“Heh. Heh-heh. Heh-heh-heh. Good. I have been looking to test my blade against something big for a while now.”
Your finger caress the hilt of the power sword at your side, “If we are unlucky enough, you just might get your wish.”
Hagrdict may not be entirely happy with you carrying that particular blade, but he hasn’t voiced any complaints about it yet.
Nine Hours Later…
Your kill team clears the airless wreck of an unknown Imperial merchant ship, a member of the ubiquitous and utterly mundane Vagabond-class, and encounter the curving, bone-like structures of an eldar ship.
You motion Gorlin to proceed with caution.
Nineteen Minutes Later…
You are growing restless at the ominous silence of the Eldar ship. You can’t tell if the gently curving corridors that you walk were part of the prow or stern, and you get the feeling that you have been walking in circles, going nowhere since you boarded the ship.
Impulsively, you signal Gorlin to break out of the search pattern and just make a set of random turns. He complies, and you find yourself standing in a circular, domed chamber some thirty meters across and fifteen meters high in the center, ringed with exits in every direction.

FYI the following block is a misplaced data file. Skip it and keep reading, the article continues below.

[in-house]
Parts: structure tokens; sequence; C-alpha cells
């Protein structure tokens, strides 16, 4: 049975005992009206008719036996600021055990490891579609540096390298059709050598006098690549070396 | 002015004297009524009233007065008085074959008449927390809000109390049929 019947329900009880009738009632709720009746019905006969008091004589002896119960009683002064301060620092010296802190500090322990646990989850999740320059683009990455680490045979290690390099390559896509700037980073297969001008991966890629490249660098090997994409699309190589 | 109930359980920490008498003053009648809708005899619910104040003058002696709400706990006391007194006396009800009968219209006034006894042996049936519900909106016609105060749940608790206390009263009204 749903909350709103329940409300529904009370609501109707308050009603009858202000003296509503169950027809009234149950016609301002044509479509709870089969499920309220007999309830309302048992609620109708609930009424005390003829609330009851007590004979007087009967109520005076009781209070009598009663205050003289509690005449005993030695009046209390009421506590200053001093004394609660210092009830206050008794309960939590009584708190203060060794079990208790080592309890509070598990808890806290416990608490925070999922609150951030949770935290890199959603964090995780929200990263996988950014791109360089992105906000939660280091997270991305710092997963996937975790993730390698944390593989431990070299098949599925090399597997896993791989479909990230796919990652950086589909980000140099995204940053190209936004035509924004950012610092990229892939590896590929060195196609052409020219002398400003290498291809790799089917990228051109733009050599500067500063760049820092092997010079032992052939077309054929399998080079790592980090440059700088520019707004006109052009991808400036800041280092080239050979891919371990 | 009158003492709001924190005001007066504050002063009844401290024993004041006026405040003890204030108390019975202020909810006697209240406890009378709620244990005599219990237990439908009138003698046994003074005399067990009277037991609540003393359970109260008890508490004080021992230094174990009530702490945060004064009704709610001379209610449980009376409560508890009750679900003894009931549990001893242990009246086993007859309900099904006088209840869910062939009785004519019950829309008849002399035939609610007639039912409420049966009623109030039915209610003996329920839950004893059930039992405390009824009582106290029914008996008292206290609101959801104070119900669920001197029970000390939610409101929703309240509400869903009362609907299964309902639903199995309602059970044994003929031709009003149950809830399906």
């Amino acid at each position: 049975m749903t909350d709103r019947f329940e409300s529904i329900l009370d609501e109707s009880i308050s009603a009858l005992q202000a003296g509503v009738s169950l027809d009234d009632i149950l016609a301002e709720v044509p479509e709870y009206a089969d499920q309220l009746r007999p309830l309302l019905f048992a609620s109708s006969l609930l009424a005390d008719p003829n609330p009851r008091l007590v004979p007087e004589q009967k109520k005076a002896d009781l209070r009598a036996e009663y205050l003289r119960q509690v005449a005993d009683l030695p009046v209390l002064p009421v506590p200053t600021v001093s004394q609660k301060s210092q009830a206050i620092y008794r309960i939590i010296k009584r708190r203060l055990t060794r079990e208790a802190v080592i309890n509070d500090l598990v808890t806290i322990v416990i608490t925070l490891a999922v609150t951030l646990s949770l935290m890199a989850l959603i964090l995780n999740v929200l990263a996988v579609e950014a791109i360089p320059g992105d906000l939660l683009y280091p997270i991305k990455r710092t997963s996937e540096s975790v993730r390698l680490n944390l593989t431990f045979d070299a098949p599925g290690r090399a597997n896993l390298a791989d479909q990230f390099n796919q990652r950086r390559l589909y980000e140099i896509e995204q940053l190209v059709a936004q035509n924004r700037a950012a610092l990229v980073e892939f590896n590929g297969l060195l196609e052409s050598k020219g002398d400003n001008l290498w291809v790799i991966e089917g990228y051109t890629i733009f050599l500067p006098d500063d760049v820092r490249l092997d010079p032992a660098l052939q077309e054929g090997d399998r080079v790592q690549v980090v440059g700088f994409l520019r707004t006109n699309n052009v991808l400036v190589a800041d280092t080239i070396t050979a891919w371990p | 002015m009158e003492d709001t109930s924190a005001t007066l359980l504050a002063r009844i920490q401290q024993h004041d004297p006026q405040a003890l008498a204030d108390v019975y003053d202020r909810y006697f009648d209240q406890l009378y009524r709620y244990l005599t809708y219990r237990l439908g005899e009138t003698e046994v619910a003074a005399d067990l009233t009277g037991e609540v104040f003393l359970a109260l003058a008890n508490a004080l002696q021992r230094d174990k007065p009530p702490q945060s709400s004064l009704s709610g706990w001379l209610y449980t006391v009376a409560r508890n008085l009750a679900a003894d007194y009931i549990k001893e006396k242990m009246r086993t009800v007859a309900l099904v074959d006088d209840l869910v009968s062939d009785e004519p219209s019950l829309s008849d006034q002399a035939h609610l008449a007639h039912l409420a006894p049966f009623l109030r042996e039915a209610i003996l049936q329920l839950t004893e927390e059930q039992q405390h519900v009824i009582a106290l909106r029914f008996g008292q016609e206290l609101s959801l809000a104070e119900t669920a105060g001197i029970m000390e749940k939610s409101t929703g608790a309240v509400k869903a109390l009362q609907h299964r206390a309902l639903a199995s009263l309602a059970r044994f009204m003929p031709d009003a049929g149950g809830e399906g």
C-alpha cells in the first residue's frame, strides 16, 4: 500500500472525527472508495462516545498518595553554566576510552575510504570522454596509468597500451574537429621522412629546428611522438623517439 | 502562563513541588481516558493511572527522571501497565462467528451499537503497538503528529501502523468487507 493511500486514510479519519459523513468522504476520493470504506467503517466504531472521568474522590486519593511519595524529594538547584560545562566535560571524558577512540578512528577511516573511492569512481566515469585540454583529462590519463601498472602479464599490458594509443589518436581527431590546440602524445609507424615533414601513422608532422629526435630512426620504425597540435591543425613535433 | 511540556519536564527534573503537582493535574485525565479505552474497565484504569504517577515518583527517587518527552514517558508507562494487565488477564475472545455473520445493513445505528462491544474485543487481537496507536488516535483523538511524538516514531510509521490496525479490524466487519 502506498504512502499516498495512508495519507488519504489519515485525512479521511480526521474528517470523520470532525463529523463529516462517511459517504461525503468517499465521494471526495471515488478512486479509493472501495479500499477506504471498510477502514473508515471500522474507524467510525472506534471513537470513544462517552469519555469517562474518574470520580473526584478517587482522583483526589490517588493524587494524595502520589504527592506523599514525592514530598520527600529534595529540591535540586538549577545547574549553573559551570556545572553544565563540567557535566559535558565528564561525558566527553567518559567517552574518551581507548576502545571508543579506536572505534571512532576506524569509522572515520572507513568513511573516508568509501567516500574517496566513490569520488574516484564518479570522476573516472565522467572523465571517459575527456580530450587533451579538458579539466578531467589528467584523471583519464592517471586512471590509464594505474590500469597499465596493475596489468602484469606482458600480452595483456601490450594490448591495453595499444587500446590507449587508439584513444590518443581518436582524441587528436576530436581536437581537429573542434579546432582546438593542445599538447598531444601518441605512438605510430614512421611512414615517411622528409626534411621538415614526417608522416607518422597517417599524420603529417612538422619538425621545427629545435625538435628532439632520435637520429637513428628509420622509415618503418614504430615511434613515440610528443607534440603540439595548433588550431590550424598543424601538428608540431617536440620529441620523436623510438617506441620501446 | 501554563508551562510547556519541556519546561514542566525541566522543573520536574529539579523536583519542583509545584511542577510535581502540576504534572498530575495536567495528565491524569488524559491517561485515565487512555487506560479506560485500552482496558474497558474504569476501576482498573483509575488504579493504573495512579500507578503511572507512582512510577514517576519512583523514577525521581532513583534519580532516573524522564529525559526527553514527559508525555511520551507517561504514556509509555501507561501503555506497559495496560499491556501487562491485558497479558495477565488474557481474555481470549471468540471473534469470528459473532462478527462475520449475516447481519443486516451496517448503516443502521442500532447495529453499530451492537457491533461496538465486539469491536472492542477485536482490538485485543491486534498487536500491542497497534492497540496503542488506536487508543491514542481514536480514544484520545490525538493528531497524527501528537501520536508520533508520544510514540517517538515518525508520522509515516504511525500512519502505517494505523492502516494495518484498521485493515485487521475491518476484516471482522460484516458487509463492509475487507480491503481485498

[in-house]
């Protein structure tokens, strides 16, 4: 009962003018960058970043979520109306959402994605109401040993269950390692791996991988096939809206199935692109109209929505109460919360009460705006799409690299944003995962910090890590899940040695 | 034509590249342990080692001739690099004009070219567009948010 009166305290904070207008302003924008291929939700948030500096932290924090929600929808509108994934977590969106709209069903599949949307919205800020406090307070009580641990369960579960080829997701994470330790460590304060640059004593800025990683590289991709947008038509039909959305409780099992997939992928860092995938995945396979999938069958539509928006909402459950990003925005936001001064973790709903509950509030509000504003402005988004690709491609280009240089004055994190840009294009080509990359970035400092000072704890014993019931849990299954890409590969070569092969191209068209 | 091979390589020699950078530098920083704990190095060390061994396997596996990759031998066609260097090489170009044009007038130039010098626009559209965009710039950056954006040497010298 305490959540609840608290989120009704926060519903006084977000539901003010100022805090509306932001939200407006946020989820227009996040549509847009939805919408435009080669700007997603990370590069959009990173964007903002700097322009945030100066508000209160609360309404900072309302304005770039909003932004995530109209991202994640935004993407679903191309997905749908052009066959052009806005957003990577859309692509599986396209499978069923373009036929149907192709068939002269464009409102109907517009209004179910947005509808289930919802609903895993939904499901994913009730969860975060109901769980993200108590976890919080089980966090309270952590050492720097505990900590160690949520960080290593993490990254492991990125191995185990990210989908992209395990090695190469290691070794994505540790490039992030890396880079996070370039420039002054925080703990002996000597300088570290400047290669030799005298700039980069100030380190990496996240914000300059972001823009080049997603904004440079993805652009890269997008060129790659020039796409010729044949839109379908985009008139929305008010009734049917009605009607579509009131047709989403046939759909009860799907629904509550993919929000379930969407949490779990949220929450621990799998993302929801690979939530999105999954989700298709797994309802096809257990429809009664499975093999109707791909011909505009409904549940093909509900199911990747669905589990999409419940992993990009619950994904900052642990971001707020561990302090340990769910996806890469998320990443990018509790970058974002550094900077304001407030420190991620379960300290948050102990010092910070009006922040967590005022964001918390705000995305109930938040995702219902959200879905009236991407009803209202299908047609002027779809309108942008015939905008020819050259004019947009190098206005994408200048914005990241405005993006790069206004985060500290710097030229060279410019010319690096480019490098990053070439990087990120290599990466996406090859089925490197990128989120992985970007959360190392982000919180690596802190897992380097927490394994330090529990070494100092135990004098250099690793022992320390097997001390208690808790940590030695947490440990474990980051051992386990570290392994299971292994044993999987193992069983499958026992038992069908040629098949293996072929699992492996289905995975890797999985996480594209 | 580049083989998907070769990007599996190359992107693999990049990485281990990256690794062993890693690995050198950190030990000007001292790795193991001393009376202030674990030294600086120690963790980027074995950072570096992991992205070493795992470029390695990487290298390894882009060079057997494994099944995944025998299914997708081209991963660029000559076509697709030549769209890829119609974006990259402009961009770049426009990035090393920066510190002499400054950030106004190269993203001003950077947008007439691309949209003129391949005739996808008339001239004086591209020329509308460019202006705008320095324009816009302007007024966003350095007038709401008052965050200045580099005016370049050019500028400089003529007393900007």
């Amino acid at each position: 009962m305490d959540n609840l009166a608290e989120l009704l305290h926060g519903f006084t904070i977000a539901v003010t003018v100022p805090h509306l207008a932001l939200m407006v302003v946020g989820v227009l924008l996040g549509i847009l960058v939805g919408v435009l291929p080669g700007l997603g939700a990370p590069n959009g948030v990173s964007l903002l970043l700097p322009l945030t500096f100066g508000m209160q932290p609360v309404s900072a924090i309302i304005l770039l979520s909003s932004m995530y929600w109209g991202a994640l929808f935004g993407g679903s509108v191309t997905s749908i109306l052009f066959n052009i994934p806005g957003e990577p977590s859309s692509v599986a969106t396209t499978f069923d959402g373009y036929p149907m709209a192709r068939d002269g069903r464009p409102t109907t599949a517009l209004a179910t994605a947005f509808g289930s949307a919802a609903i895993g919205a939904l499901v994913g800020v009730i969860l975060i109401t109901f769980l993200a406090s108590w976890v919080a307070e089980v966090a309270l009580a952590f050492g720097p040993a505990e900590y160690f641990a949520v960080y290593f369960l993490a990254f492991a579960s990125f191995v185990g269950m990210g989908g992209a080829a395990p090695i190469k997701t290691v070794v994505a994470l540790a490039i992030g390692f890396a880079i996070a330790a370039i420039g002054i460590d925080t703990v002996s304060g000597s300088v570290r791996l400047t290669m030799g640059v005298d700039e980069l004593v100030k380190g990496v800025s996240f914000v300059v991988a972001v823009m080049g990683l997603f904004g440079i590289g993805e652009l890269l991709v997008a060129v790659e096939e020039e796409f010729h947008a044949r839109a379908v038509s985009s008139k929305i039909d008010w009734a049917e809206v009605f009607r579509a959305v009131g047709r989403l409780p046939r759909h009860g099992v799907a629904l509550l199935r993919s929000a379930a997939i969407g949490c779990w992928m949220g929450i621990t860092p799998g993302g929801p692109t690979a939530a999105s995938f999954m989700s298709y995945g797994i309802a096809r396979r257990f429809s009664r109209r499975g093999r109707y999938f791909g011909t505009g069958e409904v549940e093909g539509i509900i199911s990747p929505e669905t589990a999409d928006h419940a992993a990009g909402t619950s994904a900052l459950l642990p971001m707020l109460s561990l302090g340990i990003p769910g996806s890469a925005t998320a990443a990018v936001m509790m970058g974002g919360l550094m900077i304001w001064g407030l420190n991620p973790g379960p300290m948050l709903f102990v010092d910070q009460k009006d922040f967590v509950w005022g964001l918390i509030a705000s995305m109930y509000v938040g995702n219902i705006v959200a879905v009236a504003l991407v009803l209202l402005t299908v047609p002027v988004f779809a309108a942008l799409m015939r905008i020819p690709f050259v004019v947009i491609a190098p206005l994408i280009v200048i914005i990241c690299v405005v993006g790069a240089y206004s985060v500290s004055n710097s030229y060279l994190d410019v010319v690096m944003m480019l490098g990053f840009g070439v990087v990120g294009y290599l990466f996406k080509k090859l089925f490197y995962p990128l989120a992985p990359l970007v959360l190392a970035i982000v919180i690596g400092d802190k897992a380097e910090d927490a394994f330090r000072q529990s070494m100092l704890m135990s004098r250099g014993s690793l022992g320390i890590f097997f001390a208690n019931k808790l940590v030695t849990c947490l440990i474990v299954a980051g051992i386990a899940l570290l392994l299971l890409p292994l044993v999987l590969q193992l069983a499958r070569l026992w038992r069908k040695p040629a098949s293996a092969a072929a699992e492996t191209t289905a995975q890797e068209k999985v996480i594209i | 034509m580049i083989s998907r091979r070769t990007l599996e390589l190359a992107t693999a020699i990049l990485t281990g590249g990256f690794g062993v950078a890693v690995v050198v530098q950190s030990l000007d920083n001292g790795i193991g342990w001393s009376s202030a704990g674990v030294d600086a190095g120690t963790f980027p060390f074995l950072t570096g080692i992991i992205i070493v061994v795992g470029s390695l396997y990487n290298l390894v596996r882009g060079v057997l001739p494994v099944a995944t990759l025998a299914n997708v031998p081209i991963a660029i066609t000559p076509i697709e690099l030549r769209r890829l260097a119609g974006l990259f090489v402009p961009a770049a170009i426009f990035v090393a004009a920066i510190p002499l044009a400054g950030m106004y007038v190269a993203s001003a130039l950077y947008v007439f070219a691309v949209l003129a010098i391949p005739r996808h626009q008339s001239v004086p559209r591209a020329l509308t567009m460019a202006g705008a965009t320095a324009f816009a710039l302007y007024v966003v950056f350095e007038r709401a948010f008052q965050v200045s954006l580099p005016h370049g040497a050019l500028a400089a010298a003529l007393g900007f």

Footsteps echo form two of the hallways, though your autosenses are too confused by the echoes to track vectors. One pair of feet sounds like armored boots running fast, headed away. Another pair of armored boots is approaching with a steady measured tread. It is followed by another four pairs of armored feet, much larger and heavier.
As the fleeing footsteps fade, the other pairs of footsteps approach more closely.
You instinctively glance about: there isn’t a single scrap of cover in the entire room, aside from the dubious protection of the arches around the doors leading into the chamber itself. You spread your team out into the different doorways, still trying to make sense of the echoes in the chamber.
The footsteps echo for a bit longer, then shapes emerge from one of the hallways opposite you and your team.
The larger, heavy footsteps belong to a quartet of statuesque constructs. Each stands nearly three meters tall, crafted from a black-painted version of the bone-like material that the ship is made from. They have the same two legs and two arms configuration as a human, but their limbs are much too thin to be of anything but eldar construction. Their heads are a smooth pitcher shape, absent of any sensory apparatus that you can see. Gems stud the crest of their heads and the flanged protrusions from their backs. Each carries a large cannon easily in their hands.
The last set of footsteps belongs to a slight black-robed and -helmed figure striding easily in the center of the statue’s protective square. It is clearly an eldar, judging by the ease of its movements, the thinness of its frame, and the glowing, rune-, and gem-encrusted sword in its hands.
The formation of statues and eldar pauses when the eldar catches sight of you in one of the doorways. They make no move to attack, but the statues do shift uneasily, like bodyguards unhappy that their charge is standing in an open street with the threat of a sniper nearby.
The eldar turns its hooded head to stare directly at you. Its voice is flat, artificial, as if speaking through a mechanical translator.
“We hunt a servant of She Who Thirsts. Stand aside or be Unmade.”